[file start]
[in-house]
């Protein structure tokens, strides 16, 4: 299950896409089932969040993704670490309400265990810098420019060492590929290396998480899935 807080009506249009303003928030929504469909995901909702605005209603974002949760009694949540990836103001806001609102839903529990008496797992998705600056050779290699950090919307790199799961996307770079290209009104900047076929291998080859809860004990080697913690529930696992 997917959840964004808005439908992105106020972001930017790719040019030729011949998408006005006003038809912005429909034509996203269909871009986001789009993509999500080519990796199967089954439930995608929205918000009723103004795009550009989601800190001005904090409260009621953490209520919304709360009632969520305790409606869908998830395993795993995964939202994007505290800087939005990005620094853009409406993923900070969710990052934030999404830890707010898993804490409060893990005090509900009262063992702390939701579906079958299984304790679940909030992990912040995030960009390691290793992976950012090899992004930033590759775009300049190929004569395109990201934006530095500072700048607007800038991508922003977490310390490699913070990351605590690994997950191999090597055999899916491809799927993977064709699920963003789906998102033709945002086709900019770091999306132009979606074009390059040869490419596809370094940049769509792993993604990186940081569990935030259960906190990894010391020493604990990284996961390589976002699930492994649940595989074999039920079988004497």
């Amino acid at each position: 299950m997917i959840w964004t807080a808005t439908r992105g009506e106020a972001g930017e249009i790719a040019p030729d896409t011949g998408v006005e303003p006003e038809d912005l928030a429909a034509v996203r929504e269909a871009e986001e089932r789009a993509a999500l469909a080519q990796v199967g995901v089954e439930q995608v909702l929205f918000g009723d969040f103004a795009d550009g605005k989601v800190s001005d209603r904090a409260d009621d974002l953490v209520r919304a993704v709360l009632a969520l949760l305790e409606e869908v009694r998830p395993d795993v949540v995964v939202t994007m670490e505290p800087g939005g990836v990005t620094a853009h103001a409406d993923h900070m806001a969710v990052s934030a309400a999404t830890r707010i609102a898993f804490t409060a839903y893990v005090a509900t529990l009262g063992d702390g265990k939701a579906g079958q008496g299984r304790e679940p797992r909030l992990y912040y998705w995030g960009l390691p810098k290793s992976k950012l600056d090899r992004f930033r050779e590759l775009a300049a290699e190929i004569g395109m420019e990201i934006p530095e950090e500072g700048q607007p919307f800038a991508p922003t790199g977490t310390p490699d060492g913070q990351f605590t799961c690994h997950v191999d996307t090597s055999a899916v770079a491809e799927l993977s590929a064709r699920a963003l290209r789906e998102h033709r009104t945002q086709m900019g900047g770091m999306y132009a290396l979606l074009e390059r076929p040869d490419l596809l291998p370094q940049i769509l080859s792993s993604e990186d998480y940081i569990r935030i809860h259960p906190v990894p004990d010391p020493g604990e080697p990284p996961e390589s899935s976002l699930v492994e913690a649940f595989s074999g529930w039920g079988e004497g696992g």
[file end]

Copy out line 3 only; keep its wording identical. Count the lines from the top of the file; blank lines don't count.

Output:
């Amino acid at each position: 299950m997917i959840w964004t807080a808005t439908r992105g009506e106020a972001g930017e249009i790719a040019p030729d896409t011949g998408v006005e303003p006003e038809d912005l928030a429909a034509v996203r929504e269909a871009e986001e089932r789009a993509a999500l469909a080519q990796v199967g995901v089954e439930q995608v909702l929205f918000g009723d969040f103004a795009d550009g605005k989601v800190s001005d209603r904090a409260d009621d974002l953490v209520r919304a993704v709360l009632a969520l949760l305790e409606e869908v009694r998830p395993d795993v949540v995964v939202t994007m670490e505290p800087g939005g990836v990005t620094a853009h103001a409406d993923h900070m806001a969710v990052s934030a309400a999404t830890r707010i609102a898993f804490t409060a839903y893990v005090a509900t529990l009262g063992d702390g265990k939701a579906g079958q008496g299984r304790e679940p797992r909030l992990y912040y998705w995030g960009l390691p810098k290793s992976k950012l600056d090899r992004f930033r050779e590759l775009a300049a290699e190929i004569g395109m420019e990201i934006p530095e950090e500072g700048q607007p919307f800038a991508p922003t790199g977490t310390p490699d060492g913070q990351f605590t799961c690994h997950v191999d996307t090597s055999a899916v770079a491809e799927l993977s590929a064709r699920a963003l290209r789906e998102h033709r009104t945002q086709m900019g900047g770091m999306y132009a290396l979606l074009e390059r076929p040869d490419l596809l291998p370094q940049i769509l080859s792993s993604e990186d998480y940081i569990r935030i809860h259960p906190v990894p004990d010391p020493g604990e080697p990284p996961e390589s899935s976002l699930v492994e913690a649940f595989s074999g529930w039920g079988e004497g696992g």